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Valérian & the City of a 1000 Planets Flounders in Space

21 Jul

valerian-v-poster-full-highres

By Ed Sum (The Vintage Tempest)

* Spoiler Alert

Luc Bresson is a filmmaker with a fantastic range of movies under his belt. He can craft incredible material, namely The Fifth Element, and provide quality children’s entertainment in Arthur and the Invisibles. I particularly enjoyed his adaptation of the comic book The Extraordinary Adventures of Adèle Blanc-Sec to film but with Valérian and the City of a Thousand Planets, something got lost in the translation. His latest film had an exciting start and was off to the races with its two prologues.

Sadly, it loses steam by the third act and I found myself not caring for the hero, Valérian (Dane DeHaan), saving the day. He has to prevent an alien race from going extinct and show to Laureline (Cara Delevingne) that he’s serious about pursuing a relationship with her. Val is a philanderer, and Laureline wants nothing to do with him. They are a meant to be a crime busting duo of time-agents who should implicitly trust each other much like how Mulder and Scully have to in The X-Files. The trust needs to be earned if she is to accept his proposition to marry. This early plot reveal could have defined the entire movie, but it gets ignored during massive set pieces which communicate a different story.

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All Good Things Does Not Come in 3 in Despicable Me

3 Jul

By Ed Sum (The Vintage Tempest)

The heart of the Despicable Me franchise lies in how to tame the ruthless heart of Gru (voiced by Steve Carell). He’s an eccentric misanthrope who learns the value of community. The first film sees him take advantage of others to further his own gains (until the children he adopts win his heart), and the second movie sees him trying to settle into a parental role. The third film sees him managing the family. He’s married, and the struggles is more with him accepting who he is now.

The children Margo (Miranda Cosgrove), Edith (Dana Grier) and Agnes (Nev Scharrel) do not play an important role in this outing. They are merely there to remind audiences that Gru is a family man. He’s happily married to Lucy (Kristen Wiig), but after losing their job at the Anti-Villain League (AVL) after a botched attempt to prevent Balthazar Bratt (Trey Parker) from stealing a huge diamond, just what’s next requires him to evaluate what can he do next? This turn of events has Mel (the leader of the Minions) unhappy and Dru (Gru’s long-lost twin brother) trying to convince him to return to a life of crime.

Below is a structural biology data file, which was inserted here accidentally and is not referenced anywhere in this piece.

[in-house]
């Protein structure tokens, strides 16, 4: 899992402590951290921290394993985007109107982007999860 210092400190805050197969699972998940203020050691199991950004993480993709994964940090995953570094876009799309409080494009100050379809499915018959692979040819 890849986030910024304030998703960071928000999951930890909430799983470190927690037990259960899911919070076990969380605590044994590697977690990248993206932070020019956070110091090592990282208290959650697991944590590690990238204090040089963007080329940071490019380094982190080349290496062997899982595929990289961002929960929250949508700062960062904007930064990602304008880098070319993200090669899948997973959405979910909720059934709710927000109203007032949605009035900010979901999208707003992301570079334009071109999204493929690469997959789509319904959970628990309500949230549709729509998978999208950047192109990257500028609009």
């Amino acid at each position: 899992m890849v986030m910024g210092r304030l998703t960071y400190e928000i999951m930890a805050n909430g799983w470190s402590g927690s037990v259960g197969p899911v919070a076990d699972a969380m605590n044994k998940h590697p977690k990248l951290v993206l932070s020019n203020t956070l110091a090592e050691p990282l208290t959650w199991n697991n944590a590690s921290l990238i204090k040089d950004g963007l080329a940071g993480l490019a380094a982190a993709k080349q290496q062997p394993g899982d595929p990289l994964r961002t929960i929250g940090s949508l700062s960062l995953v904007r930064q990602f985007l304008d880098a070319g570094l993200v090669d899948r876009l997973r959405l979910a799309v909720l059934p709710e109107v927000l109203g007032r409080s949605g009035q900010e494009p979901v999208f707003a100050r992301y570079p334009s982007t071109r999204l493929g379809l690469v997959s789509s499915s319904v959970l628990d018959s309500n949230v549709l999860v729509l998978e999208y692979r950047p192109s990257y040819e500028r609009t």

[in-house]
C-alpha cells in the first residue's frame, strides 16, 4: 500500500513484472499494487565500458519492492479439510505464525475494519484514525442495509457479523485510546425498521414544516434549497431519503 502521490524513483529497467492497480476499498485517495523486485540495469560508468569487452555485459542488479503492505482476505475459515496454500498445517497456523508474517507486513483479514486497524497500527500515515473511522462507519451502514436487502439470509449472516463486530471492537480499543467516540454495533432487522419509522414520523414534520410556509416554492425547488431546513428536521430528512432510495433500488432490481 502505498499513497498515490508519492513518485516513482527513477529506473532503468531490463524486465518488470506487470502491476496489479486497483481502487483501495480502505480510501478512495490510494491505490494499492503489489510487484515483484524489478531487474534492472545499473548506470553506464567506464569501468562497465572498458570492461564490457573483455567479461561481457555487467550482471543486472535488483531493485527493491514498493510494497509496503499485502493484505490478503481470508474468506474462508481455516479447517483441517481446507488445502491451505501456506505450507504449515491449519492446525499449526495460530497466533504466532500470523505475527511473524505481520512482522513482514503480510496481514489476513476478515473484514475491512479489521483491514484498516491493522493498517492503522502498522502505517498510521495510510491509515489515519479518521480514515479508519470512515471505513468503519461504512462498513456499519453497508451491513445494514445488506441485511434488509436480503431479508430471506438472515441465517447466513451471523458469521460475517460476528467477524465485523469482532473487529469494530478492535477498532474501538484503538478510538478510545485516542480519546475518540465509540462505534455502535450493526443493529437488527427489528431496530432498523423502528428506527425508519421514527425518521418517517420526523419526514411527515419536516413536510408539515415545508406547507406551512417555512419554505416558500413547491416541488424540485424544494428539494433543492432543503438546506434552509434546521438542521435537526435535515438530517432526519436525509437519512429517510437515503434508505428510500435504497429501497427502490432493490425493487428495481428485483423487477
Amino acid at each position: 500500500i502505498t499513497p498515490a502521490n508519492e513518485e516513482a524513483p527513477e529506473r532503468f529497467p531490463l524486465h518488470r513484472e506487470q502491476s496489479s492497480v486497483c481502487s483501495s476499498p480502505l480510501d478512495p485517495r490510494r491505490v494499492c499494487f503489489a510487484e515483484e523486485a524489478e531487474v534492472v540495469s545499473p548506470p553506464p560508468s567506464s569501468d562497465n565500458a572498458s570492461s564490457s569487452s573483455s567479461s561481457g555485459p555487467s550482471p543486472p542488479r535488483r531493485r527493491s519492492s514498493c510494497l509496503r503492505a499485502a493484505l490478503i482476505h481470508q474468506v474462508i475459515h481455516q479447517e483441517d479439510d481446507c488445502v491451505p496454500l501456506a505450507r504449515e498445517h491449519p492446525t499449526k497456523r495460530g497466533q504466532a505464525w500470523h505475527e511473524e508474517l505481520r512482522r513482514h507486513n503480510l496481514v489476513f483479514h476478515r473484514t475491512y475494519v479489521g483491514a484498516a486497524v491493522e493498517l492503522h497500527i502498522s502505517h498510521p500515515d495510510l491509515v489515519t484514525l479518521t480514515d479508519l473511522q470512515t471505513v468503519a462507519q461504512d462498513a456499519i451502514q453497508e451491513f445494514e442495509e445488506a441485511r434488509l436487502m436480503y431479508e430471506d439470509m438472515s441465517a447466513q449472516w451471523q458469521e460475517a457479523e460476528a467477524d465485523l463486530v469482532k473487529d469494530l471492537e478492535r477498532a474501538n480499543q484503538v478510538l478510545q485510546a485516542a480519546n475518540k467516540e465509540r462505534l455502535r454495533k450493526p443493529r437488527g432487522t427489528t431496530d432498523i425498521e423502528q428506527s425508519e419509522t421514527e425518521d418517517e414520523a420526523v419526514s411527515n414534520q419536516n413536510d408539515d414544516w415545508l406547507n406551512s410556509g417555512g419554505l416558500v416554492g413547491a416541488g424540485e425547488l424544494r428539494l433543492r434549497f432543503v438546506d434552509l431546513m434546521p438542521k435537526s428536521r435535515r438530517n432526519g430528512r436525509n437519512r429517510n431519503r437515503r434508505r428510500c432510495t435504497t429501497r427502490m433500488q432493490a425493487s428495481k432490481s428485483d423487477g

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Video

Yamato 2022 Lands With a 12-min Preview

17 Jun

2202-part-1-main-visualBy Ed Sum (The Vintage Tempest)

Yamato (the old series or remake) will always have a special place in my heart. While the redo may seem to some fans as unneeded, I will watch it. The crisp new designs, expanded universe and the music … it gets me excited every time! Today marks a release of the first 12 minutes of Space Battleship Yamato 2202: Warriors of Love (宇宙戦艦ヤマト2202 愛の戦士たち), the second film of the series, a week ahead of the theatrical screening in Japan.

Based on the visuals and what I can understand in the piece, planets are being marked. As returning characters celebrate a peace of sorts (from the last movie), Kodai is in conference to hear about yet another threat that’s coming. Gatlantis is sweeping over the universe and approaching Earth.

The bumper on the top right exists to let viewers know about the upcoming theatrical release on Jun 24, 2017 and on the official Bandai Youtube page, pre-sales for a special limited edition blu-ray will also begin simultaneously as this volume will be released July 28th.

Could the Gods and Monsters in The Mummy Want Their Humanity Back? An Analysis

12 Jun

mummyposterBy Ed Sum (The Vintage Tempest)

* Spoiler Alert

Whoever wanted to revitalize Universal Studio’s vast catalogue of monsters into a new Dark Universe needs a lesson in understanding what made their golden era great. In the 40’s, the studio executives simply wanted to combine terror and comedy to reinvigorate box office sales, especially in-between or following a World War. The scares are delightful in Dracula (1931) and the laughs were genuine in Abbott and Costello meets Frankenstein (1948). I feel these two are milestones of an impressive and unintended plan to unite properties.

The whole notion to have a host of these beasts meeting or allying was never considered during these early days. What happened back then was more like a happy accident. Also, the latter film was assembled due to this studio suddenly owning the contracts of these comedians after they merged with International Pictures and producer Robert Arthur suggested pairing the boys with Frankenstein’s monster.

Fast forward to now, the intention to craft a shared world to compete with other studios (namely Marvel Entertainment’s) than to find effective pairings of star power with a property is questionable. Johnny Depp and Tom Cruise are neither exactly huge draws in every world-wide market. When considering the types of roles that earned them their best reputation, Depp can play a terrific smarmy pirate and Cruise that action-hero super-spy.

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